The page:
Why Open Innovation Could Be Marissa Mayer’s Downfall At Yahoo!

Most business pundits share the opinion that Marissa Mayer, the newly appointed CEO of Yahoo! and a former Google engineer, will bring an open-innovation agenda to the struggling Internet giant. They have good reasons for thinking that. Mayer has been an advocate for openness. But Google’s scattershot approach to innovation, which Mayer helped to champion, may not play well at Yahoo!

Yahoo! has a number of troubles, but closed innovation isn’t one of them. If anything, Yahoo! has listened too much to everyone. The company has done way too much, over-innovated, tried to be everything for everyone, buying up companies here and there based on user feedback. What the company has lacked is a clear direction forward from stubborn, single-minded visionaries at the very top, who make the right calls and focus on what strategically matters. Open innovation, in the broad sense that Mayer promotes, is more the cause of Yahoo!’s problems than the cure.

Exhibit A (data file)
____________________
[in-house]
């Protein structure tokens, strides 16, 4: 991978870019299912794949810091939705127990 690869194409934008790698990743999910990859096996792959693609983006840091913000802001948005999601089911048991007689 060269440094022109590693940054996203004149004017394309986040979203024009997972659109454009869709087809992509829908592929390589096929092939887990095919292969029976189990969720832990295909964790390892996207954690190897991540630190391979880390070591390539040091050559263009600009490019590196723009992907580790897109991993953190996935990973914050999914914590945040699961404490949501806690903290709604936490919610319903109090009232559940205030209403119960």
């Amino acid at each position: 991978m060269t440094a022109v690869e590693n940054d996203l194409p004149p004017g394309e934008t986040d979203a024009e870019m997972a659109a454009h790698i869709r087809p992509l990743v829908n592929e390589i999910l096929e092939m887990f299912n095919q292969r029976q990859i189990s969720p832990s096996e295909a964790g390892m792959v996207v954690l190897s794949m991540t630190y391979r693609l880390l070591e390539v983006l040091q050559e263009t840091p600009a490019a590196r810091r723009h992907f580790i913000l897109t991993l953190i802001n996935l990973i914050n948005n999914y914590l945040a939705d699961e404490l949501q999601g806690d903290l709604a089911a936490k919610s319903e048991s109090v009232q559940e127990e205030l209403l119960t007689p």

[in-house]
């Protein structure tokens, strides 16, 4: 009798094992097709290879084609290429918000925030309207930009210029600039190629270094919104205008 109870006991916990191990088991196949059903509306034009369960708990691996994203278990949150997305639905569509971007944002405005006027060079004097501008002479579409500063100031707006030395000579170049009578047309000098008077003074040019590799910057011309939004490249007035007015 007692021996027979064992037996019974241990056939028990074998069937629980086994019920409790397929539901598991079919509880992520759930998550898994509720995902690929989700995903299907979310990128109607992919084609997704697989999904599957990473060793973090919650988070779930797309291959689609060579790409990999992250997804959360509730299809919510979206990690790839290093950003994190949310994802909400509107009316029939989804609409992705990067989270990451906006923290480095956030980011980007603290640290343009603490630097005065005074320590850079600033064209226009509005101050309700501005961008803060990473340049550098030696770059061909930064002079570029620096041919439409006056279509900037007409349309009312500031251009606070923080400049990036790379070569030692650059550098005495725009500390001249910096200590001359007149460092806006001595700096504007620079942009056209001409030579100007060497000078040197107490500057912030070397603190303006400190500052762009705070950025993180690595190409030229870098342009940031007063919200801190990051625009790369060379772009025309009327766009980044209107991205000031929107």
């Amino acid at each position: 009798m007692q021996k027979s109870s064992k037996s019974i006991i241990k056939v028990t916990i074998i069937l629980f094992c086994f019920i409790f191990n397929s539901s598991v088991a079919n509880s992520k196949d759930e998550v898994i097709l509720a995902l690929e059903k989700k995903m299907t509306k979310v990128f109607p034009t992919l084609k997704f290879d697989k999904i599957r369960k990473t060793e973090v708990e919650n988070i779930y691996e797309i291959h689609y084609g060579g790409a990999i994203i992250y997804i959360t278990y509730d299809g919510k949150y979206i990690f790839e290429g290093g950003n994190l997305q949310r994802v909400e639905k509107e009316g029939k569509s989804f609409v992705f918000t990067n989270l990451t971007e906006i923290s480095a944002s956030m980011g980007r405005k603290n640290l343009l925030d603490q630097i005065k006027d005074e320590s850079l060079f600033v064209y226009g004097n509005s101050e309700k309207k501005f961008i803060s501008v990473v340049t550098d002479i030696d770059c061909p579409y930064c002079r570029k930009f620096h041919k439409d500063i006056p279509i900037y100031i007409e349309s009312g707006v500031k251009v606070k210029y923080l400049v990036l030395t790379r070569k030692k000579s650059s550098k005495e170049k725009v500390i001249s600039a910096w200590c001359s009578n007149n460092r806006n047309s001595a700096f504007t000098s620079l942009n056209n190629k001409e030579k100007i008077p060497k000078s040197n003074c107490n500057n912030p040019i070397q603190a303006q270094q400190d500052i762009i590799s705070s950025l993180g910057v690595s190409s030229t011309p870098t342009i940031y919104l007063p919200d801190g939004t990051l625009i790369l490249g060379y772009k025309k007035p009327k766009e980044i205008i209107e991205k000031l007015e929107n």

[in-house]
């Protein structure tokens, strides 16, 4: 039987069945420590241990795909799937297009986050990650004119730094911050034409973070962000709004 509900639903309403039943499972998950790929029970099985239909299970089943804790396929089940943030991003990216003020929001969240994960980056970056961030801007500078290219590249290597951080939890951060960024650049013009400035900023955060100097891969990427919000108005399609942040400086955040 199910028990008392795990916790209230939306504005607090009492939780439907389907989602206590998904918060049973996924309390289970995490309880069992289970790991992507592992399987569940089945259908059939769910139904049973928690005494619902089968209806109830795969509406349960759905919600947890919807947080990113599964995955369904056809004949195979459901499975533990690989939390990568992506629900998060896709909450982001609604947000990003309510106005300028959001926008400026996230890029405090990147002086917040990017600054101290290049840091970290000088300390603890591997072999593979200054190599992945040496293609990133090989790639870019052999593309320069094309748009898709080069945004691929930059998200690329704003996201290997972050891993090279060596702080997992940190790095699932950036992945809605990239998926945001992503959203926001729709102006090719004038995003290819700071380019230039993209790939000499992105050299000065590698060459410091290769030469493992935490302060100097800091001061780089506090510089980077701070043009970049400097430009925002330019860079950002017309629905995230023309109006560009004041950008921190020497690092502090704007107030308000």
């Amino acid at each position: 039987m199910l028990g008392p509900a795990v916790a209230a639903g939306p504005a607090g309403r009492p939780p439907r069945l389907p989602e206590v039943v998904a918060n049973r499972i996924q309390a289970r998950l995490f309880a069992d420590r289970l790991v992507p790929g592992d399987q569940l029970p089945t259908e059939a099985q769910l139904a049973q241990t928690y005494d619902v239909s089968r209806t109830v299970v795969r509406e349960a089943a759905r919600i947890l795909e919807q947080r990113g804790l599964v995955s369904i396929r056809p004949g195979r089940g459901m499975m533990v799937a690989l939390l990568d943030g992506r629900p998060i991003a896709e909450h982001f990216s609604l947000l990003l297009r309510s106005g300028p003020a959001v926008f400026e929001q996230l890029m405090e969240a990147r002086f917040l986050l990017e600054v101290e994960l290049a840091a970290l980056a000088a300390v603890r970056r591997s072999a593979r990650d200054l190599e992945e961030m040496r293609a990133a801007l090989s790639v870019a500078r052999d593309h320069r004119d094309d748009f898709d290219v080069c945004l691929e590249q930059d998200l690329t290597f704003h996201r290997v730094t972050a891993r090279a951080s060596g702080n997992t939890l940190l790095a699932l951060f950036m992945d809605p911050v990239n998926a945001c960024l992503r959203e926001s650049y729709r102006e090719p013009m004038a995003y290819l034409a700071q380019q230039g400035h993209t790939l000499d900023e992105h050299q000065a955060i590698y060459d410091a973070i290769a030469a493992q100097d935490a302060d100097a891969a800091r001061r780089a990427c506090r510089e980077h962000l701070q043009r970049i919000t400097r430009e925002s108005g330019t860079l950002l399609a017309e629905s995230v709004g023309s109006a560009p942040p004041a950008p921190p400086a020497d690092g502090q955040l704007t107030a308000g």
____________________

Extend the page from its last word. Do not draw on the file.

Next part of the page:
But Mayer is smart. If she takes the right lessons from Google’s success, she’ll recognize that open innovation isn’t much more than a PR tool. Why? Google’s real success has very little to do with open innovation. the vast majority of Google’s revenue is from search-related advertising, an idea Google’s founders thought up during their university years. Despite its phenomenal success, Google remains a one-trick pony. Its strength is the ability to keep its main focus on its search engine and search-related services. None of the beta experiments, the free-thinking Fridays, and all the other innovation-yielding exercises has resulted in significant new revenue streams.

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